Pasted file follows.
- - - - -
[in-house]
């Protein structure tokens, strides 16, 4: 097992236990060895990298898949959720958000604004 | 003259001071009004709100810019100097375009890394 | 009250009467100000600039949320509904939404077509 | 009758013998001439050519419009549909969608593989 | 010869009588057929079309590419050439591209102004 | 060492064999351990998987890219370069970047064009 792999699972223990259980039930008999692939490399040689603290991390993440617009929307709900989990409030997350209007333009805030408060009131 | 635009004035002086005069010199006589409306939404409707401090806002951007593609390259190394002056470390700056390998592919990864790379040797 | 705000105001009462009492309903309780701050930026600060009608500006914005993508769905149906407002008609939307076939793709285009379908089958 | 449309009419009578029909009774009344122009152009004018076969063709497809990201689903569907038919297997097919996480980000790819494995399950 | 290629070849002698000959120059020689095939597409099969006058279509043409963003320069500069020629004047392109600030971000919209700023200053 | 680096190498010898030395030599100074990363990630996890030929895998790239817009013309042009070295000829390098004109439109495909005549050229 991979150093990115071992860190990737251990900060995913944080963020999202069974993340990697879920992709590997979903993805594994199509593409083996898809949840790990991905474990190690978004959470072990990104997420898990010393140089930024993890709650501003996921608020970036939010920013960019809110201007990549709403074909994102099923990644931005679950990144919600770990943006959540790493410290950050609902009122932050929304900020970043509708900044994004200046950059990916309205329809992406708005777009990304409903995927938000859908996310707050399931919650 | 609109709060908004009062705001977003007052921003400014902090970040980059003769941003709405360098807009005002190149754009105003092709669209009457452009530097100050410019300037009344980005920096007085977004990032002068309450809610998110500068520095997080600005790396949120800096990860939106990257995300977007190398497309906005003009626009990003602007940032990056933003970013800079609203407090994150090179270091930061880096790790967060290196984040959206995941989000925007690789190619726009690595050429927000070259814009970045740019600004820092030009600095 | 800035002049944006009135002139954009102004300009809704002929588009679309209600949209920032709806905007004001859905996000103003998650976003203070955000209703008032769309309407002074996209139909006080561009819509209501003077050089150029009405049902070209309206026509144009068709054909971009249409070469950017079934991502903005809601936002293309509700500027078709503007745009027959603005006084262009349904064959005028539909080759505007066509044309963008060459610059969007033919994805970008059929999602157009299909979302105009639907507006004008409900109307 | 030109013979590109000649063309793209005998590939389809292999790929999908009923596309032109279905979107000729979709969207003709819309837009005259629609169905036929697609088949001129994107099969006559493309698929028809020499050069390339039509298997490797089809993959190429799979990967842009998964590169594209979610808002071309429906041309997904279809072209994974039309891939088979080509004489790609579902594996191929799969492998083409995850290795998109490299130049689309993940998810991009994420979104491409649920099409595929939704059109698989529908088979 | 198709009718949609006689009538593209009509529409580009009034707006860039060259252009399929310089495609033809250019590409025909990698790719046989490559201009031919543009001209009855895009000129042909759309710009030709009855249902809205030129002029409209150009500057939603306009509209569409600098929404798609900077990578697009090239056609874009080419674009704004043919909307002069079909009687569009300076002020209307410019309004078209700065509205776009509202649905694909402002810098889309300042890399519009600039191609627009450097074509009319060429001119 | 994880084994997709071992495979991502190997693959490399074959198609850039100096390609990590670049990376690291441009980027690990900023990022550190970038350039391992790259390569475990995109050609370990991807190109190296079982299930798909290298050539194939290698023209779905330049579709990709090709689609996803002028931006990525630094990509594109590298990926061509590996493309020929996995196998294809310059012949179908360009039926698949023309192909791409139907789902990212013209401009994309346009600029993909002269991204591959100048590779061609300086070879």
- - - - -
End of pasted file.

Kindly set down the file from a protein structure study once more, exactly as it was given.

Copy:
[in-house]
């Protein structure tokens, strides 16, 4: 097992236990060895990298898949959720958000604004 | 003259001071009004709100810019100097375009890394 | 009250009467100000600039949320509904939404077509 | 009758013998001439050519419009549909969608593989 | 010869009588057929079309590419050439591209102004 | 060492064999351990998987890219370069970047064009 792999699972223990259980039930008999692939490399040689603290991390993440617009929307709900989990409030997350209007333009805030408060009131 | 635009004035002086005069010199006589409306939404409707401090806002951007593609390259190394002056470390700056390998592919990864790379040797 | 705000105001009462009492309903309780701050930026600060009608500006914005993508769905149906407002008609939307076939793709285009379908089958 | 449309009419009578029909009774009344122009152009004018076969063709497809990201689903569907038919297997097919996480980000790819494995399950 | 290629070849002698000959120059020689095939597409099969006058279509043409963003320069500069020629004047392109600030971000919209700023200053 | 680096190498010898030395030599100074990363990630996890030929895998790239817009013309042009070295000829390098004109439109495909005549050229 991979150093990115071992860190990737251990900060995913944080963020999202069974993340990697879920992709590997979903993805594994199509593409083996898809949840790990991905474990190690978004959470072990990104997420898990010393140089930024993890709650501003996921608020970036939010920013960019809110201007990549709403074909994102099923990644931005679950990144919600770990943006959540790493410290950050609902009122932050929304900020970043509708900044994004200046950059990916309205329809992406708005777009990304409903995927938000859908996310707050399931919650 | 609109709060908004009062705001977003007052921003400014902090970040980059003769941003709405360098807009005002190149754009105003092709669209009457452009530097100050410019300037009344980005920096007085977004990032002068309450809610998110500068520095997080600005790396949120800096990860939106990257995300977007190398497309906005003009626009990003602007940032990056933003970013800079609203407090994150090179270091930061880096790790967060290196984040959206995941989000925007690789190619726009690595050429927000070259814009970045740019600004820092030009600095 | 800035002049944006009135002139954009102004300009809704002929588009679309209600949209920032709806905007004001859905996000103003998650976003203070955000209703008032769309309407002074996209139909006080561009819509209501003077050089150029009405049902070209309206026509144009068709054909971009249409070469950017079934991502903005809601936002293309509700500027078709503007745009027959603005006084262009349904064959005028539909080759505007066509044309963008060459610059969007033919994805970008059929999602157009299909979302105009639907507006004008409900109307 | 030109013979590109000649063309793209005998590939389809292999790929999908009923596309032109279905979107000729979709969207003709819309837009005259629609169905036929697609088949001129994107099969006559493309698929028809020499050069390339039509298997490797089809993959190429799979990967842009998964590169594209979610808002071309429906041309997904279809072209994974039309891939088979080509004489790609579902594996191929799969492998083409995850290795998109490299130049689309993940998810991009994420979104491409649920099409595929939704059109698989529908088979 | 198709009718949609006689009538593209009509529409580009009034707006860039060259252009399929310089495609033809250019590409025909990698790719046989490559201009031919543009001209009855895009000129042909759309710009030709009855249902809205030129002029409209150009500057939603306009509209569409600098929404798609900077990578697009090239056609874009080419674009704004043919909307002069079909009687569009300076002020209307410019309004078209700065509205776009509202649905694909402002810098889309300042890399519009600039191609627009450097074509009319060429001119 | 994880084994997709071992495979991502190997693959490399074959198609850039100096390609990590670049990376690291441009980027690990900023990022550190970038350039391992790259390569475990995109050609370990991807190109190296079982299930798909290298050539194939290698023209779905330049579709990709090709689609996803002028931006990525630094990509594109590298990926061509590996493309020929996995196998294809310059012949179908360009039926698949023309192909791409139907789902990212013209401009994309346009600029993909002269991204591959100048590779061609300086070879």